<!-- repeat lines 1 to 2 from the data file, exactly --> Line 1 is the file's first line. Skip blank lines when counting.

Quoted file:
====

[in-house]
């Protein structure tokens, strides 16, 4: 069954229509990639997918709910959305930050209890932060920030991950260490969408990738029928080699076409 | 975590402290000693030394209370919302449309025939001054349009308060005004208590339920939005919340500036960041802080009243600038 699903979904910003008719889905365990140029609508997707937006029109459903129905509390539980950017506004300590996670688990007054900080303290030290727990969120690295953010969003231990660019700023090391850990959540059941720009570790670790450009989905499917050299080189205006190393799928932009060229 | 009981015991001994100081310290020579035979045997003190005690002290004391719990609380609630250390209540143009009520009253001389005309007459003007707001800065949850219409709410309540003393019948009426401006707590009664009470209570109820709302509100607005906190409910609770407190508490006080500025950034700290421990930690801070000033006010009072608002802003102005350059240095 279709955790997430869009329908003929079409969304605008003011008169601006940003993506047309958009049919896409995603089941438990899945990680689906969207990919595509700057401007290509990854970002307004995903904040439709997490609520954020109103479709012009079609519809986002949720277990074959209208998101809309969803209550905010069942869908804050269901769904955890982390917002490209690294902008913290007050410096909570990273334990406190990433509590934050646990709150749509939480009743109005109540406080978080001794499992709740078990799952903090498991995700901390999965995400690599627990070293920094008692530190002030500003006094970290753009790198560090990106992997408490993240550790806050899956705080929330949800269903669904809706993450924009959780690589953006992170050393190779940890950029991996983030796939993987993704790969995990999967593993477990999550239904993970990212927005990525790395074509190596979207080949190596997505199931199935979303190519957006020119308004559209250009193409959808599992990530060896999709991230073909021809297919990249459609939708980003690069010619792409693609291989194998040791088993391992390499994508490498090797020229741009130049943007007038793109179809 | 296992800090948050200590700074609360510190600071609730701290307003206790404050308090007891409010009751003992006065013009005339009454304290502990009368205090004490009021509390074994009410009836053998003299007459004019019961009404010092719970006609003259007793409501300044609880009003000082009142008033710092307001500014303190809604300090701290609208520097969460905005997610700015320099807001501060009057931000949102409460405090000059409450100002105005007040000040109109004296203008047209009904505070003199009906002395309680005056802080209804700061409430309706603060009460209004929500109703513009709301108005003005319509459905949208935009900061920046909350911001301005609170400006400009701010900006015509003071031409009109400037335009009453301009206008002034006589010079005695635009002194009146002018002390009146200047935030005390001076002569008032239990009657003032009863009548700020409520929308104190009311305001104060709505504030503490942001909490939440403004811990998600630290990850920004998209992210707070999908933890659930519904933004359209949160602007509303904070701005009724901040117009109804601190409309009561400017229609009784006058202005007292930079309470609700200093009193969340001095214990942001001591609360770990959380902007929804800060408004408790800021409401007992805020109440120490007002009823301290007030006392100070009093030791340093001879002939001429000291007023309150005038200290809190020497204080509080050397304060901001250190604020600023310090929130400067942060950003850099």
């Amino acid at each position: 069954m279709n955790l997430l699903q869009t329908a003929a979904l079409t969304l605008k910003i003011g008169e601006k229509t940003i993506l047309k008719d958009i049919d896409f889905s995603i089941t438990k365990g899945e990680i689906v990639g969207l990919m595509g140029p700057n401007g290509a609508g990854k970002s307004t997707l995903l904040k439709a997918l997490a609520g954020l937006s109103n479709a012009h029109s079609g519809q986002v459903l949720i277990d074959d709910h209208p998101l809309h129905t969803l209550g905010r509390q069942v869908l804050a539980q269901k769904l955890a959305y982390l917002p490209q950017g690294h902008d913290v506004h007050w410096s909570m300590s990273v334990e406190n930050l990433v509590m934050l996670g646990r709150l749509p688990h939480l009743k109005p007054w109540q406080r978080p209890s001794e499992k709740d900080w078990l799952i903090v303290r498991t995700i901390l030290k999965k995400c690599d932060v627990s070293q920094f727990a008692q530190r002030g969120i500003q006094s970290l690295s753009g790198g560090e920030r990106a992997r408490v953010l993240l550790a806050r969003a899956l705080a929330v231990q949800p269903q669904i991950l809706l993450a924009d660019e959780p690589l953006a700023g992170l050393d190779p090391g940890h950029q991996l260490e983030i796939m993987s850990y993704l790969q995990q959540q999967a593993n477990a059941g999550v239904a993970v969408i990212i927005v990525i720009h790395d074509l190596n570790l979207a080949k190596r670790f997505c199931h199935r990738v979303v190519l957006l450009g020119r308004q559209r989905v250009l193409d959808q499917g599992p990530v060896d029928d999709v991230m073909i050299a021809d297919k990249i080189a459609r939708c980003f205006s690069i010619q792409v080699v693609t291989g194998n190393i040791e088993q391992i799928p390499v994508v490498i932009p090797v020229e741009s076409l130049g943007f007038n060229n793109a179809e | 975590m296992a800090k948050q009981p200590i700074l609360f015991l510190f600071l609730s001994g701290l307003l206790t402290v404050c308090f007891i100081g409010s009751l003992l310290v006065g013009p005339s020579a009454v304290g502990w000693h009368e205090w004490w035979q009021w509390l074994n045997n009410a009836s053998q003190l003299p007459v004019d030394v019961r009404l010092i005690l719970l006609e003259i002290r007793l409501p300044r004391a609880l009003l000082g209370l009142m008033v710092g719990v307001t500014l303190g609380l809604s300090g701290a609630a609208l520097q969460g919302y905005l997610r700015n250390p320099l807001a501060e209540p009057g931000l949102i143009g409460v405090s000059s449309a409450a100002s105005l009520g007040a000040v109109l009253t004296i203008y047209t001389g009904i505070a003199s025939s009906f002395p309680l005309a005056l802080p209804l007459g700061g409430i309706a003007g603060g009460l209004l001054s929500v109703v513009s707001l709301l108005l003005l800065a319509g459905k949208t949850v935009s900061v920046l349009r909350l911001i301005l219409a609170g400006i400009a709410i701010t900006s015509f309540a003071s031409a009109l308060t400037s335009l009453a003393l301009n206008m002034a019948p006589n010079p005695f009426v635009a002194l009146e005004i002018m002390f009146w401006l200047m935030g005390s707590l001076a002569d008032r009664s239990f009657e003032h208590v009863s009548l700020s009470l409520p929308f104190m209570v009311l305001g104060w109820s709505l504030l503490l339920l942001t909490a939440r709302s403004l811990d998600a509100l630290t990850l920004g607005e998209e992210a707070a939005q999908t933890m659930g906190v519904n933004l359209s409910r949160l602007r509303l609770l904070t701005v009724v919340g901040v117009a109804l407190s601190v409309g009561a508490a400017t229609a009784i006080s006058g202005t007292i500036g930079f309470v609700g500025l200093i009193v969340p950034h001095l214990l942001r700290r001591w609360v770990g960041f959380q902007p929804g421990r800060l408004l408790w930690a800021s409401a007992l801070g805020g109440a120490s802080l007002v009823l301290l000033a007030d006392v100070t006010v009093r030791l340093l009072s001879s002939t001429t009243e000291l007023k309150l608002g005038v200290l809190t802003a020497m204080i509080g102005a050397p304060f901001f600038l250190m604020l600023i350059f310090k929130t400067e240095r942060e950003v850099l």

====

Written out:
[in-house]
């Protein structure tokens, strides 16, 4: 069954229509990639997918709910959305930050209890932060920030991950260490969408990738029928080699076409 | 975590402290000693030394209370919302449309025939001054349009308060005004208590339920939005919340500036960041802080009243600038 699903979904910003008719889905365990140029609508997707937006029109459903129905509390539980950017506004300590996670688990007054900080303290030290727990969120690295953010969003231990660019700023090391850990959540059941720009570790670790450009989905499917050299080189205006190393799928932009060229 | 009981015991001994100081310290020579035979045997003190005690002290004391719990609380609630250390209540143009009520009253001389005309007459003007707001800065949850219409709410309540003393019948009426401006707590009664009470209570109820709302509100607005906190409910609770407190508490006080500025950034700290421990930690801070000033006010009072608002802003102005350059240095 279709955790997430869009329908003929079409969304605008003011008169601006940003993506047309958009049919896409995603089941438990899945990680689906969207990919595509700057401007290509990854970002307004995903904040439709997490609520954020109103479709012009079609519809986002949720277990074959209208998101809309969803209550905010069942869908804050269901769904955890982390917002490209690294902008913290007050410096909570990273334990406190990433509590934050646990709150749509939480009743109005109540406080978080001794499992709740078990799952903090498991995700901390999965995400690599627990070293920094008692530190002030500003006094970290753009790198560090990106992997408490993240550790806050899956705080929330949800269903669904809706993450924009959780690589953006992170050393190779940890950029991996983030796939993987993704790969995990999967593993477990999550239904993970990212927005990525790395074509190596979207080949190596997505199931199935979303190519957006020119308004559209250009193409959808599992990530060896999709991230073909021809297919990249459609939708980003690069010619792409693609291989194998040791088993391992390499994508490498090797020229741009130049943007007038793109179809 | 296992800090948050200590700074609360510190600071609730701290307003206790404050308090007891409010009751003992006065013009005339009454304290502990009368205090004490009021509390074994009410009836053998003299007459004019019961009404010092719970006609003259007793409501300044609880009003000082009142008033710092307001500014303190809604300090701290609208520097969460905005997610700015320099807001501060009057931000949102409460405090000059409450100002105005007040000040109109004296203008047209009904505070003199009906002395309680005056802080209804700061409430309706603060009460209004929500109703513009709301108005003005319509459905949208935009900061920046909350911001301005609170400006400009701010900006015509003071031409009109400037335009009453301009206008002034006589010079005695635009002194009146002018002390009146200047935030005390001076002569008032239990009657003032009863009548700020409520929308104190009311305001104060709505504030503490942001909490939440403004811990998600630290990850920004998209992210707070999908933890659930519904933004359209949160602007509303904070701005009724901040117009109804601190409309009561400017229609009784006058202005007292930079309470609700200093009193969340001095214990942001001591609360770990959380902007929804800060408004408790800021409401007992805020109440120490007002009823301290007030006392100070009093030791340093001879002939001429000291007023309150005038200290809190020497204080509080050397304060901001250190604020600023310090929130400067942060950003850099």